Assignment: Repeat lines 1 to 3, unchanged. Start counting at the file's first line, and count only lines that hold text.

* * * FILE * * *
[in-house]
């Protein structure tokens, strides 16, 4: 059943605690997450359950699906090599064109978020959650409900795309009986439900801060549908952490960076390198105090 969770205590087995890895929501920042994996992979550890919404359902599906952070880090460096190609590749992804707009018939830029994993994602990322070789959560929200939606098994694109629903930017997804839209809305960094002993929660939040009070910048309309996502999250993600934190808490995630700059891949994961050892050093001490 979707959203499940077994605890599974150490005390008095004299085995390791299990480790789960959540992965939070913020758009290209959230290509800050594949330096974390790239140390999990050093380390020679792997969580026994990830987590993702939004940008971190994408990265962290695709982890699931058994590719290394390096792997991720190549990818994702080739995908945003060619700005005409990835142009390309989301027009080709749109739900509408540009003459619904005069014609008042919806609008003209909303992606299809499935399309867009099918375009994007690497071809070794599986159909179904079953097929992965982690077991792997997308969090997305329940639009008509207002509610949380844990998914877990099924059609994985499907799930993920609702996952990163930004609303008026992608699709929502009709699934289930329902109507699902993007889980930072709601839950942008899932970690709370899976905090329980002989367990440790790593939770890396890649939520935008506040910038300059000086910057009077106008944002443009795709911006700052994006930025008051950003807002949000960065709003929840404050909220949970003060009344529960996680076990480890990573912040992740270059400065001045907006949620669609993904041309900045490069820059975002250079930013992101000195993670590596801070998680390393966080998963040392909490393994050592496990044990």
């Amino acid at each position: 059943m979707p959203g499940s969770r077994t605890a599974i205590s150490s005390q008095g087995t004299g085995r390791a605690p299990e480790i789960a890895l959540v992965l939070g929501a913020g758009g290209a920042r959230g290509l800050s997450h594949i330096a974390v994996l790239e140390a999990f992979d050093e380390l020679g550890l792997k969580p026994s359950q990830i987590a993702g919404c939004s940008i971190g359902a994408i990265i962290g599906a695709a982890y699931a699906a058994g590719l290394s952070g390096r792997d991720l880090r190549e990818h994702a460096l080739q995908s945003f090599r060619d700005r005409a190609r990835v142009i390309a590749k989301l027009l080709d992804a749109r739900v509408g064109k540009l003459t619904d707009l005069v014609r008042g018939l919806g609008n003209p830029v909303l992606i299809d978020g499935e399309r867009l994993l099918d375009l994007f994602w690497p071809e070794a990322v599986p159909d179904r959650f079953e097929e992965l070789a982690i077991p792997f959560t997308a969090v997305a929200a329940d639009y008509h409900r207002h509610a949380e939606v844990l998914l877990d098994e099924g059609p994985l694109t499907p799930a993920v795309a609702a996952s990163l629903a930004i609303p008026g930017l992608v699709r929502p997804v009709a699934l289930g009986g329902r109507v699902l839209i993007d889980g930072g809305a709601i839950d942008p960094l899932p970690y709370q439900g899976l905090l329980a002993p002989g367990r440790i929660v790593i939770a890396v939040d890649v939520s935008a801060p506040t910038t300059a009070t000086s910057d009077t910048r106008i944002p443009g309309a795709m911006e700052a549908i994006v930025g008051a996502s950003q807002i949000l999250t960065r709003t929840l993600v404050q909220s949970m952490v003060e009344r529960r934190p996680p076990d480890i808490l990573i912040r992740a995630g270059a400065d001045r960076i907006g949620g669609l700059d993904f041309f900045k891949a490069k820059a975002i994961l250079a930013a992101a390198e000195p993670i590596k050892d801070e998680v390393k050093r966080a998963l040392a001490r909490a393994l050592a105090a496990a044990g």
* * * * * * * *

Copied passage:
[in-house]
């Protein structure tokens, strides 16, 4: 059943605690997450359950699906090599064109978020959650409900795309009986439900801060549908952490960076390198105090 969770205590087995890895929501920042994996992979550890919404359902599906952070880090460096190609590749992804707009018939830029994993994602990322070789959560929200939606098994694109629903930017997804839209809305960094002993929660939040009070910048309309996502999250993600934190808490995630700059891949994961050892050093001490 979707959203499940077994605890599974150490005390008095004299085995390791299990480790789960959540992965939070913020758009290209959230290509800050594949330096974390790239140390999990050093380390020679792997969580026994990830987590993702939004940008971190994408990265962290695709982890699931058994590719290394390096792997991720190549990818994702080739995908945003060619700005005409990835142009390309989301027009080709749109739900509408540009003459619904005069014609008042919806609008003209909303992606299809499935399309867009099918375009994007690497071809070794599986159909179904079953097929992965982690077991792997997308969090997305329940639009008509207002509610949380844990998914877990099924059609994985499907799930993920609702996952990163930004609303008026992608699709929502009709699934289930329902109507699902993007889980930072709601839950942008899932970690709370899976905090329980002989367990440790790593939770890396890649939520935008506040910038300059000086910057009077106008944002443009795709911006700052994006930025008051950003807002949000960065709003929840404050909220949970003060009344529960996680076990480890990573912040992740270059400065001045907006949620669609993904041309900045490069820059975002250079930013992101000195993670590596801070998680390393966080998963040392909490393994050592496990044990």
């Amino acid at each position: 059943m979707p959203g499940s969770r077994t605890a599974i205590s150490s005390q008095g087995t004299g085995r390791a605690p299990e480790i789960a890895l959540v992965l939070g929501a913020g758009g290209a920042r959230g290509l800050s997450h594949i330096a974390v994996l790239e140390a999990f992979d050093e380390l020679g550890l792997k969580p026994s359950q990830i987590a993702g919404c939004s940008i971190g359902a994408i990265i962290g599906a695709a982890y699931a699906a058994g590719l290394s952070g390096r792997d991720l880090r190549e990818h994702a460096l080739q995908s945003f090599r060619d700005r005409a190609r990835v142009i390309a590749k989301l027009l080709d992804a749109r739900v509408g064109k540009l003459t619904d707009l005069v014609r008042g018939l919806g609008n003209p830029v909303l992606i299809d978020g499935e399309r867009l994993l099918d375009l994007f994602w690497p071809e070794a990322v599986p159909d179904r959650f079953e097929e992965l070789a982690i077991p792997f959560t997308a969090v997305a929200a329940d639009y008509h409900r207002h509610a949380e939606v844990l998914l877990d098994e099924g059609p994985l694109t499907p799930a993920v795309a609702a996952s990163l629903a930004i609303p008026g930017l992608v699709r929502p997804v009709a699934l289930g009986g329902r109507v699902l839209i993007d889980g930072g809305a709601i839950d942008p960094l899932p970690y709370q439900g899976l905090l329980a002993p002989g367990r440790i929660v790593i939770a890396v939040d890649v939520s935008a801060p506040t910038t300059a009070t000086s910057d009077t910048r106008i944002p443009g309309a795709m911006e700052a549908i994006v930025g008051a996502s950003q807002i949000l999250t960065r709003t929840l993600v404050q909220s949970m952490v003060e009344r529960r934190p996680p076990d480890i808490l990573i912040r992740a995630g270059a400065d001045r960076i907006g949620g669609l700059d993904f041309f900045k891949a490069k820059a975002i994961l250079a930013a992101a390198e000195p993670i590596k050892d801070e998680v390393k050093r966080a998963l040392a001490r909490a393994l050592a105090a496990a044990g």